The European Commission has announced that it will hold a stakeholder meeting in Brussels on 4 May 2011 to seek views on policy options to regulate spot trading in emission allowances.
Those active in the secondary (or spot) market for emission allowances need to understand the implications for their businesses.
Under the EU ETS Directive the European Commission is obliged to examine whether the market for emissions allowances is sufficiently protected from insider dealing and market manipulation, and if necessary introduce proposals to ensure adequate protection is provided. On 21 December 2010, the Commission published a Communication setting out its assessment of the level of protection currently available.
Market abuse concerns
In the past, the EU ETS has been subject to VAT fraud, the re-sale of used carbon credits, and a phishing scam. In March 2010, trading was suspended following concerns about Hungarian registered CERs (see our e-bulletin dated 20 April 2010). There have been several thefts of allowances, including the theft of 475,000 allowances, worth around €7 million, from the Czech Republic's registry account, which were then cashed on the spot market within minutes (see our e-bulletin dated 26 January 2011).
Whilst these incidents did not amount to market abuse in the manner regulated by the Market Abuse Directive (MAD), they did give rise to calls for stricter regulation of the carbon market. In its Communication, the Commission concluded that although the majority of the carbon market is subject to appropriate oversight, a gap exists in the regulation and supervision of the spot market.
Spot market regulation: the options
The Communication, and a discussion paper which has been issued ahead of the stakeholder meeting, set out two policy options to address regulatory deficiencies:
- ensuring consistent coverage of all segments of the carbon market, including spot trading, by financial markets legislation (for example, by classifying EU ETS allowances, CERs and ERUs as financial instruments under the Markets in Financial Instruments Directive (MiFID)); or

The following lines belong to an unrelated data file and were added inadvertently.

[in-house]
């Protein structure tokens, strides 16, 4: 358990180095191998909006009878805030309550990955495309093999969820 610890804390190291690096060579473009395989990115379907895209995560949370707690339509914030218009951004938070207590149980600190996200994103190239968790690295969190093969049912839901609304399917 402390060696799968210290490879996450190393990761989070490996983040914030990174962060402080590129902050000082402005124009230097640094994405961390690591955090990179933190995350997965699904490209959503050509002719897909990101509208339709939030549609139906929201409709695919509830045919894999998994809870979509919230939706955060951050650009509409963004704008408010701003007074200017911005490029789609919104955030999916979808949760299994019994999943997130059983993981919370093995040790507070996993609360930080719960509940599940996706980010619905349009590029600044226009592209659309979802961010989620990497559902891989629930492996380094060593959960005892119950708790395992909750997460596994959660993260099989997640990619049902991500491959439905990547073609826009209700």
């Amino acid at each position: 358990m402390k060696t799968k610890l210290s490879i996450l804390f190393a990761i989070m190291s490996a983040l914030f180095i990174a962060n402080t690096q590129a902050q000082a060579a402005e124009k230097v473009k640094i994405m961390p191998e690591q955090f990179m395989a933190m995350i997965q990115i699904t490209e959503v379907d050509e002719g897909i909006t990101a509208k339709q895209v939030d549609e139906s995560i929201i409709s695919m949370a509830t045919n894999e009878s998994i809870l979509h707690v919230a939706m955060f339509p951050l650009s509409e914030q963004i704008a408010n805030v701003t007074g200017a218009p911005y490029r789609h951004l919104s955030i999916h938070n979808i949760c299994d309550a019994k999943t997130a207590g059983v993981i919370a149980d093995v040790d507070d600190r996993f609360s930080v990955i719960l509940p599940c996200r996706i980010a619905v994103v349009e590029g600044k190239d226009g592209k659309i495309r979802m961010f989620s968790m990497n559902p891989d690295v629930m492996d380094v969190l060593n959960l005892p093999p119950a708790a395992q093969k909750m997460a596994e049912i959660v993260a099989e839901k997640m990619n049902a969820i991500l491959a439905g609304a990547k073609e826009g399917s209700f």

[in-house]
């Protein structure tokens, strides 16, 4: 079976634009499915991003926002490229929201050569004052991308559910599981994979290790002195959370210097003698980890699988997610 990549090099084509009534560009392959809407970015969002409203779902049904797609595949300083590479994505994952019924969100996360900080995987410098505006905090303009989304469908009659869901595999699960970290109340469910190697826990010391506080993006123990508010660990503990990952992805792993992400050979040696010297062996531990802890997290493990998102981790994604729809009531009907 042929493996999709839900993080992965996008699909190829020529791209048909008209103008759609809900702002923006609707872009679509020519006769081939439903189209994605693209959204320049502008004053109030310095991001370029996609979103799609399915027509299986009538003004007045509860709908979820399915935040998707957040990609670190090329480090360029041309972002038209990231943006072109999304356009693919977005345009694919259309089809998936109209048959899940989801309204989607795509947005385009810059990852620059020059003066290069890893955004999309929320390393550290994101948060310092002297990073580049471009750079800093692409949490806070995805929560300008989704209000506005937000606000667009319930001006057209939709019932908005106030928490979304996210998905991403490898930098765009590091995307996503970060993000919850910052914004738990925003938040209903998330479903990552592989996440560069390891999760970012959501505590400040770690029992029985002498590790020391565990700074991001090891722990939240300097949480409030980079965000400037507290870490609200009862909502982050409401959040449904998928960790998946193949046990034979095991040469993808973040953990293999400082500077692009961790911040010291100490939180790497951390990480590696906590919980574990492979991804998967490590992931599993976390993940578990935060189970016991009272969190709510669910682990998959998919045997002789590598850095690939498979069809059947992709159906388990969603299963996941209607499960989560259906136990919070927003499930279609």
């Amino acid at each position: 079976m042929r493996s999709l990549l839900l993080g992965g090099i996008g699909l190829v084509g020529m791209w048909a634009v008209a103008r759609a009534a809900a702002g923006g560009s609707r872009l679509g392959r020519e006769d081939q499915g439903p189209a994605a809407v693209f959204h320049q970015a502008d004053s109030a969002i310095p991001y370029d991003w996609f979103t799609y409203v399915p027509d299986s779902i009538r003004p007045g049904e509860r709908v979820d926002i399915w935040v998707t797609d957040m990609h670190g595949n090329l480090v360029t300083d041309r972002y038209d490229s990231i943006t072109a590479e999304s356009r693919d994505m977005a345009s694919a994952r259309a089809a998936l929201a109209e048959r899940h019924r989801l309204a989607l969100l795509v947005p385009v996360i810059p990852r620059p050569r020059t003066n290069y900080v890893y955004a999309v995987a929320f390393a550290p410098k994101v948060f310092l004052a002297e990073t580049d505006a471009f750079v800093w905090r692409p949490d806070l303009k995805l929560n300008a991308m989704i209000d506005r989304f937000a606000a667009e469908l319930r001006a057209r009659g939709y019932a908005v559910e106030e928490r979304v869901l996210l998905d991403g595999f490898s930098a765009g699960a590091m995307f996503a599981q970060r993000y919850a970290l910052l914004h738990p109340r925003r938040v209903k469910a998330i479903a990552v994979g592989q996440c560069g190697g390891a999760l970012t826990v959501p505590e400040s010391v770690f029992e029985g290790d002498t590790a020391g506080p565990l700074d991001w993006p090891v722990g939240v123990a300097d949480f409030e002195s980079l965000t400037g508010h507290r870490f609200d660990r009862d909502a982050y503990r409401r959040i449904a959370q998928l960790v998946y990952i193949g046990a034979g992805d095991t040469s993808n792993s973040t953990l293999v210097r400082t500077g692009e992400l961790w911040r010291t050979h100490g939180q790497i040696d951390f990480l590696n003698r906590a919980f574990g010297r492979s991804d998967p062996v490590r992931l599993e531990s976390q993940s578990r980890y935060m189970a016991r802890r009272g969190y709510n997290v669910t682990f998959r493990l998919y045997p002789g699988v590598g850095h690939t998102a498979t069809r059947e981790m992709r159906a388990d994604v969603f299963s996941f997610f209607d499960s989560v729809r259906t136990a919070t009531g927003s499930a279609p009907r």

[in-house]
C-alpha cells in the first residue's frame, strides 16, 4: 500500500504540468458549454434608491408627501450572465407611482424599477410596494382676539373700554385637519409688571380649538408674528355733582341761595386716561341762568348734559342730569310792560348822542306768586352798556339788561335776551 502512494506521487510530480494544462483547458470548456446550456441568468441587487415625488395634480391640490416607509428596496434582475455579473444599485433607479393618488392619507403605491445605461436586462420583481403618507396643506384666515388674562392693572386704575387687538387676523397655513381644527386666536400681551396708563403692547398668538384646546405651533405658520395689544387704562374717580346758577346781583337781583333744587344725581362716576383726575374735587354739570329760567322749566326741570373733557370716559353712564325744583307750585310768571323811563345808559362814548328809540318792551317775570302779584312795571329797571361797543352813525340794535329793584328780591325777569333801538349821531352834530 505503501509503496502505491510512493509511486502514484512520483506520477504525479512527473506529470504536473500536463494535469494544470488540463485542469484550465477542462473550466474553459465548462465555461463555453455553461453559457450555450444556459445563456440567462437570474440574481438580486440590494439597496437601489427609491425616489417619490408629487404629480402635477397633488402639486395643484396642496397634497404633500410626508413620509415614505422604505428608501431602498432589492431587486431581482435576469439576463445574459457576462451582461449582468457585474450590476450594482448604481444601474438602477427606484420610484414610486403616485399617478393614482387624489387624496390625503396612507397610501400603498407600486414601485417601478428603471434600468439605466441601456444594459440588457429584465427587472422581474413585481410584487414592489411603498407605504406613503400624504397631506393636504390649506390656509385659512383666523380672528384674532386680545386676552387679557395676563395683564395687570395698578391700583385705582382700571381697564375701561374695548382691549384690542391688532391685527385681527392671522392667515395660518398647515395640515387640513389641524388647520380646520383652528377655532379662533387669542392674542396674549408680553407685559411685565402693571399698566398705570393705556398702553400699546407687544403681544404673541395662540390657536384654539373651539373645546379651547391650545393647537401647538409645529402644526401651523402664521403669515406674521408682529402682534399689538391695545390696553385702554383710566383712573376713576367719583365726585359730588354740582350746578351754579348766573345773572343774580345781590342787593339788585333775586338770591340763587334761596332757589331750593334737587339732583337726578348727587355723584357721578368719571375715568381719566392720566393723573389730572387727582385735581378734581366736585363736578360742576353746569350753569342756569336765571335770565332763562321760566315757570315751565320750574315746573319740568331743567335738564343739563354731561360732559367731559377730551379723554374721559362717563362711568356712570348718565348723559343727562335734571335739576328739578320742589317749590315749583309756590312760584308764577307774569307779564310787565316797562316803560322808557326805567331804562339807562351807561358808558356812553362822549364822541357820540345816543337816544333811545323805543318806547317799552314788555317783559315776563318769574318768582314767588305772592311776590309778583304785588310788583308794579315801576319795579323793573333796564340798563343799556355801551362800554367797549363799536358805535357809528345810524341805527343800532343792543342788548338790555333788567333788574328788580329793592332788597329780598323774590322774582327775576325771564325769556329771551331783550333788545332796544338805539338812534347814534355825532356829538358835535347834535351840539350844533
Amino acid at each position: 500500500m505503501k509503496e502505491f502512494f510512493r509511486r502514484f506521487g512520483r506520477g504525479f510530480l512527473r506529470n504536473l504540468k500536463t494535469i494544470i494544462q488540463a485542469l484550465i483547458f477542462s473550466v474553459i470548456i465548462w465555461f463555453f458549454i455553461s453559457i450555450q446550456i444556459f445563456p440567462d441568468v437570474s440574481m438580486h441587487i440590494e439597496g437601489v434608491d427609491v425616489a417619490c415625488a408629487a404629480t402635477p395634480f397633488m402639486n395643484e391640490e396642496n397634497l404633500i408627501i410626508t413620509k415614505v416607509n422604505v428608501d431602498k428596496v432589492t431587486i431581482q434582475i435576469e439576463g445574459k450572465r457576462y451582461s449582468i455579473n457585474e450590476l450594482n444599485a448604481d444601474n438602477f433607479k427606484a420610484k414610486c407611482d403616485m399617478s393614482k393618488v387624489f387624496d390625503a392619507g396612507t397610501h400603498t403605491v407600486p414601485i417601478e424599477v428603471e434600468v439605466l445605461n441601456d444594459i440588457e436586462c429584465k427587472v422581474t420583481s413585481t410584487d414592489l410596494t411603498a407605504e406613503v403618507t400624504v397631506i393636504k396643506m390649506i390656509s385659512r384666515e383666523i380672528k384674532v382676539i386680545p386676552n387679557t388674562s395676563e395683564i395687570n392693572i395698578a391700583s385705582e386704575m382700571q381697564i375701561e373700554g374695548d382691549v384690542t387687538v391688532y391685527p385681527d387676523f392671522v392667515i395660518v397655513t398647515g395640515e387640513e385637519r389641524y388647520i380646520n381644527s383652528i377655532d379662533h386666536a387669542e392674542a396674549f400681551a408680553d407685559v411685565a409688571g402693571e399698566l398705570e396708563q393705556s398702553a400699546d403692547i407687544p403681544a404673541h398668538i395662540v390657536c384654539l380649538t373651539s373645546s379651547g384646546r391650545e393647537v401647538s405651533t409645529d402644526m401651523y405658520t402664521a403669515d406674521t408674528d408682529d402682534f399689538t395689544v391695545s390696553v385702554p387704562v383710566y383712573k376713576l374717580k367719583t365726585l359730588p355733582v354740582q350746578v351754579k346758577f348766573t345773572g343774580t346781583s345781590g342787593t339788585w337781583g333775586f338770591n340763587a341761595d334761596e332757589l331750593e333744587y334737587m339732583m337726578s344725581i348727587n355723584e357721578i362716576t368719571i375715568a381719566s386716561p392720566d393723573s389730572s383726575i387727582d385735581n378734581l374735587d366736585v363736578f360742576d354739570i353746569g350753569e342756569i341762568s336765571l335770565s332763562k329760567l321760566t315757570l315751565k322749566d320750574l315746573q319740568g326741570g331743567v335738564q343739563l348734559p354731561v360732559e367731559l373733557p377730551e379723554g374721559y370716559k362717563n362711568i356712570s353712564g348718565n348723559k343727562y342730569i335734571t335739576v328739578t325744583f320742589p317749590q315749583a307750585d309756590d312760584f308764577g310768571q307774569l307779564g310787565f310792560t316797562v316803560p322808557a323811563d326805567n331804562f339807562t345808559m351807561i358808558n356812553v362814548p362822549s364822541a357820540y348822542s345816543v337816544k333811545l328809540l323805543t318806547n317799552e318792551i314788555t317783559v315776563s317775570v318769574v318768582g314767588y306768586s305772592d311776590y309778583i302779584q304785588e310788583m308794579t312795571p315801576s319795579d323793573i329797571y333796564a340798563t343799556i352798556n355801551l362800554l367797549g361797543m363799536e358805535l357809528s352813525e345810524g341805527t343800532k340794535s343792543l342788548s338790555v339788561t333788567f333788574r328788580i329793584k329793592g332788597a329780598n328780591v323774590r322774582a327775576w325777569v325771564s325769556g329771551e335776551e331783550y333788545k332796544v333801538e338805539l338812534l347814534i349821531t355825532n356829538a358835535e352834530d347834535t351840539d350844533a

- creating a tailor-made regime for emission allowances that would build on existing financial markets rules.
Although the Commission's proposed Regulation on Energy Market Integrity and Transparency (REMIT) (see our e-bulletin dated 15 December 2010) was considered as a legislative mechanism to enhance oversight of the carbon market was also considered, but the Commission decided not to pursue this approach.
Neither policy option would be used to provide an exclusive solution to EU ETS registry security issues, which the Commission hopes will be resolved through the introduction of a single EU ETS registry in January 2012. The registry will be run by the Commission and will replace the current registries operated by Member States.
Coverage by financial markets legislation
Bringing spot trading in emission allowances within the ambit of MiFID would mean that intermediaries providing spot trading services would need to be licensed in the same way as investment firms in the absence of an appropriate exemption. This reflects the fact that these services would qualify as investment services under MiFID. Trading venues would need to obtain the appropriate MiFID authorisation to match their profile (for example, as a regulated market or a multilateral trading facility).
Exemptions and proportionality clauses could be used by eligible carbon market participants to mitigate the impact of MiFID requirements if these proved to be disproportionate to the scale or nature of a participant's activity in the spot market. For example, there are existing exemptions under Articles 2(1)(i) and 2(1)(k) of MiFID that are widely used by energy market participants to limit the impact of MiFID on their energy trading activities, particularly as regards the principal to any energy transactions.